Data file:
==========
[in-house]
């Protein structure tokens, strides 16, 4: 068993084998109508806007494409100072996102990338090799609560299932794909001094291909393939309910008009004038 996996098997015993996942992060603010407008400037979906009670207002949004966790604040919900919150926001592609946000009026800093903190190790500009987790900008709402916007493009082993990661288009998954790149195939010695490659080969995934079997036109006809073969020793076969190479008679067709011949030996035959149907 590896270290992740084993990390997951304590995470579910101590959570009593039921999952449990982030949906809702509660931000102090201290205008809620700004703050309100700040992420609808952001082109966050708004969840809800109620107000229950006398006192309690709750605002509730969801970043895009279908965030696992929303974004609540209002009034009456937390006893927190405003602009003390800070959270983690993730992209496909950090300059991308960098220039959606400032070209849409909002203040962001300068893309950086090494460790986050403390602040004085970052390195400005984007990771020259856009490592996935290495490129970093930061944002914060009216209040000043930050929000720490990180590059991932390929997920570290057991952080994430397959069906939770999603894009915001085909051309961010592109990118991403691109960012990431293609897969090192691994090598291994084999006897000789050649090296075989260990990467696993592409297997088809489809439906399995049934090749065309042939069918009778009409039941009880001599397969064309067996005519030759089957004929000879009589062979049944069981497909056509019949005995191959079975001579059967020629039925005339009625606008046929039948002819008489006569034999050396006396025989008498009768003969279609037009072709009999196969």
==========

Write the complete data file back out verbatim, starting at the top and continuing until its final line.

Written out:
[in-house]
């Protein structure tokens, strides 16, 4: 068993084998109508806007494409100072996102990338090799609560299932794909001094291909393939309910008009004038 996996098997015993996942992060603010407008400037979906009670207002949004966790604040919900919150926001592609946000009026800093903190190790500009987790900008709402916007493009082993990661288009998954790149195939010695490659080969995934079997036109006809073969020793076969190479008679067709011949030996035959149907 590896270290992740084993990390997951304590995470579910101590959570009593039921999952449990982030949906809702509660931000102090201290205008809620700004703050309100700040992420609808952001082109966050708004969840809800109620107000229950006398006192309690709750605002509730969801970043895009279908965030696992929303974004609540209002009034009456937390006893927190405003602009003390800070959270983690993730992209496909950090300059991308960098220039959606400032070209849409909002203040962001300068893309950086090494460790986050403390602040004085970052390195400005984007990771020259856009490592996935290495490129970093930061944002914060009216209040000043930050929000720490990180590059991932390929997920570290057991952080994430397959069906939770999603894009915001085909051309961010592109990118991403691109960012990431293609897969090192691994090598291994084999006897000789050649090296075989260990990467696993592409297997088809489809439906399995049934090749065309042939069918009778009409039941009880001599397969064309067996005519030759089957004929000879009589062979049944069981497909056509019949005995191959079975001579059967020629039925005339009625606008046929039948002819008489006569034999050396006396025989008498009768003969279609037009072709009999196969």